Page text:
Meat Industry Safety Demanded

Today in History, June 30, 1906:

The Federal Meat Inspection Act is passed by Congress.

After Upton Sinclair had published “The Jungle” about Chicago’s corrupt meat packing industry, President Theodore Roosevelt sent representatives to investigate the industry.

Inspite of the Chicago industry’s efforts to hinder the investigation, the investigators uncovered horrific practices.

TR respected his investigator’s findings, and Congress acted to protect the public. The USDA was born, and healthy meat processing practices were enforced.

It may seem a mundane issue, but people were dying from disease due to the bad meat they were sold. We are truly fortunate to live in our time.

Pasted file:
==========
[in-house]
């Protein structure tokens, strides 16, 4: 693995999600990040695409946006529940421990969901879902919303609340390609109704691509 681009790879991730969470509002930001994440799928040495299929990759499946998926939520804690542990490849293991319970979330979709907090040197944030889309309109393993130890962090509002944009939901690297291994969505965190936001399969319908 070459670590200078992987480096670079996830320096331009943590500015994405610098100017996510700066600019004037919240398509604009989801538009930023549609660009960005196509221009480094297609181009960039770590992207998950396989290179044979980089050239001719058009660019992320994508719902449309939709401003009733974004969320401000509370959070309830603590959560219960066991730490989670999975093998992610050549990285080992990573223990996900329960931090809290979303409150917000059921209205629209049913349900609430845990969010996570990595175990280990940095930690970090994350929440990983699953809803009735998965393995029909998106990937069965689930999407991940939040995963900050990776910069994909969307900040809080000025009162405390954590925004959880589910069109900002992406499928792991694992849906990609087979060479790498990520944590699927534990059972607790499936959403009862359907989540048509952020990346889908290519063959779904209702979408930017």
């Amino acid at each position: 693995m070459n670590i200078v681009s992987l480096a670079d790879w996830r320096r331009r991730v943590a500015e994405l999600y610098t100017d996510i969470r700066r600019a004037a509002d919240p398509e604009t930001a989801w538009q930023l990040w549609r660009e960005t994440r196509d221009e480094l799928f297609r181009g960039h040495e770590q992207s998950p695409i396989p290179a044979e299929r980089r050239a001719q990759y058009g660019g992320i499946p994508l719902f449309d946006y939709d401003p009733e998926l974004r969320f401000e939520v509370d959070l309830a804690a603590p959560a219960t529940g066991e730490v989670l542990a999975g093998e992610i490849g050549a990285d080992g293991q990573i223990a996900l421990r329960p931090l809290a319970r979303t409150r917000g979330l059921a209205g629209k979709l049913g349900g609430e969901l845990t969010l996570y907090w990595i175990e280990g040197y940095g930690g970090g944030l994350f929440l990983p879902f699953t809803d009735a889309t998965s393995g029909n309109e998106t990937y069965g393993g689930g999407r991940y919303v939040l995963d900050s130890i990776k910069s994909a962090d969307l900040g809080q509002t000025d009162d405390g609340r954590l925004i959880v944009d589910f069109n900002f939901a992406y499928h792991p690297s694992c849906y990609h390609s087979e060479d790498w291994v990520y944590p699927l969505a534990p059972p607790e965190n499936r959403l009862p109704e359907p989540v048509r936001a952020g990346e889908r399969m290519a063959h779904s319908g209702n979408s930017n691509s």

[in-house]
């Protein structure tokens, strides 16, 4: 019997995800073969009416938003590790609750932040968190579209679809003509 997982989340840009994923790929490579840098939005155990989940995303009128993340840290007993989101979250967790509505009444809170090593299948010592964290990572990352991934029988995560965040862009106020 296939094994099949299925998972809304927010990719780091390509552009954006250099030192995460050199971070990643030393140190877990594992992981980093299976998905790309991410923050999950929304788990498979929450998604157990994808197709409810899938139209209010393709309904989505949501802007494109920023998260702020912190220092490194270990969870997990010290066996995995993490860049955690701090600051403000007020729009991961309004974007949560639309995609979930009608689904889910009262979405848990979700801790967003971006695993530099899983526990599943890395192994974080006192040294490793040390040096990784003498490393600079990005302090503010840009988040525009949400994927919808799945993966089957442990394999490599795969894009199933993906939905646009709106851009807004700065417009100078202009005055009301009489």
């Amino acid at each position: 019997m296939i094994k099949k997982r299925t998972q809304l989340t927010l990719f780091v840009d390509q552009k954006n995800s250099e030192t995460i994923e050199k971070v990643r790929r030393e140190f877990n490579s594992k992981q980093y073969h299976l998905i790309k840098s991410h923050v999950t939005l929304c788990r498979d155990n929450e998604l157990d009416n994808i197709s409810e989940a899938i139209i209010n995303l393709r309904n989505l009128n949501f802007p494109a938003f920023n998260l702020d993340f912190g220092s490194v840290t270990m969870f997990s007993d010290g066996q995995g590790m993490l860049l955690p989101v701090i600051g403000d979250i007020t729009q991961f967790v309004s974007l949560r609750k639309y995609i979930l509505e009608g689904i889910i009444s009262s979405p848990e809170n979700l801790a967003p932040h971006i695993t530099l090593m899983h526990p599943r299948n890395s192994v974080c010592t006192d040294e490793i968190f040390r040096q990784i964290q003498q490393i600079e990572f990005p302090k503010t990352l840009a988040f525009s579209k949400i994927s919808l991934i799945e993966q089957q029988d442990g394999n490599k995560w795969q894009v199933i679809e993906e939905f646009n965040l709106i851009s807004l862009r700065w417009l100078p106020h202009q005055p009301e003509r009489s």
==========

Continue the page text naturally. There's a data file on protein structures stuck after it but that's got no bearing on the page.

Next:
The Antiquities Act

Today in History, June 8: 1906 – The Antiquities Act of 1906 is signed into law by President Theodore Roosevelt after being passed by Congress. In the preceding years historic sites had been discovered in the west, and of course, they were soon raided by thieves, vandals and historians from other countries. The Act was designed to protect these places as National Monuments, to be named either by the President or Congress. Roosevelt, a historian, quickly took advantage of the new power, naming 18 Monuments before his Presidency ended, including (first) Devil’s Tower, Muir Woods, The Grand Canyon, Chaco Canyon and the Petrified Forest. The Act has become more controversial in the years since FDR named The Grand Teton National Monument (near Jackson Hole, Wyoming) in 1943.